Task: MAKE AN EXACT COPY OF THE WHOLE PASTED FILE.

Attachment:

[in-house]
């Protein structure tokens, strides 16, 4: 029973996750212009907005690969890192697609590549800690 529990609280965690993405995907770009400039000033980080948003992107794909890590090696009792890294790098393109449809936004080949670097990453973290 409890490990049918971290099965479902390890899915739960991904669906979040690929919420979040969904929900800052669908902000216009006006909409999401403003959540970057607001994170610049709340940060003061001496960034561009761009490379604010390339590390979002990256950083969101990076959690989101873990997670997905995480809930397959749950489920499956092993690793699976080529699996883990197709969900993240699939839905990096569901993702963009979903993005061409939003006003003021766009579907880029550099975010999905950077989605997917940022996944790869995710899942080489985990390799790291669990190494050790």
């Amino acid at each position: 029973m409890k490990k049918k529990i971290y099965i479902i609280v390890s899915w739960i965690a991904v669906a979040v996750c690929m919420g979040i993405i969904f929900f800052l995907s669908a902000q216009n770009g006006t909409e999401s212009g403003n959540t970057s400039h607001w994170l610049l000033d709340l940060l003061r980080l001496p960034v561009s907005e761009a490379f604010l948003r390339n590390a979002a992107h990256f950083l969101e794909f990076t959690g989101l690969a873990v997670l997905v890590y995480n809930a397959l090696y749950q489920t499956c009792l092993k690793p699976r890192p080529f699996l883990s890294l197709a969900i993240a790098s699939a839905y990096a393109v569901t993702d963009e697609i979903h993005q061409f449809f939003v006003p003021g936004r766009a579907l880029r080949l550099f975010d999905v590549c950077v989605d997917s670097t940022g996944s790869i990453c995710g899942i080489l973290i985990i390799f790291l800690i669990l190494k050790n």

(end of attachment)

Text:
[in-house]
């Protein structure tokens, strides 16, 4: 029973996750212009907005690969890192697609590549800690 529990609280965690993405995907770009400039000033980080948003992107794909890590090696009792890294790098393109449809936004080949670097990453973290 409890490990049918971290099965479902390890899915739960991904669906979040690929919420979040969904929900800052669908902000216009006006909409999401403003959540970057607001994170610049709340940060003061001496960034561009761009490379604010390339590390979002990256950083969101990076959690989101873990997670997905995480809930397959749950489920499956092993690793699976080529699996883990197709969900993240699939839905990096569901993702963009979903993005061409939003006003003021766009579907880029550099975010999905950077989605997917940022996944790869995710899942080489985990390799790291669990190494050790």
């Amino acid at each position: 029973m409890k490990k049918k529990i971290y099965i479902i609280v390890s899915w739960i965690a991904v669906a979040v996750c690929m919420g979040i993405i969904f929900f800052l995907s669908a902000q216009n770009g006006t909409e999401s212009g403003n959540t970057s400039h607001w994170l610049l000033d709340l940060l003061r980080l001496p960034v561009s907005e761009a490379f604010l948003r390339n590390a979002a992107h990256f950083l969101e794909f990076t959690g989101l690969a873990v997670l997905v890590y995480n809930a397959l090696y749950q489920t499956c009792l092993k690793p699976r890192p080529f699996l883990s890294l197709a969900i993240a790098s699939a839905y990096a393109v569901t993702d963009e697609i979903h993005q061409f449809f939003v006003p003021g936004r766009a579907l880029r080949l550099f975010d999905v590549c950077v989605d997917s670097t940022g996944s790869i990453c995710g899942i080489l973290i985990i390799f790291l800690i669990l190494k050790n």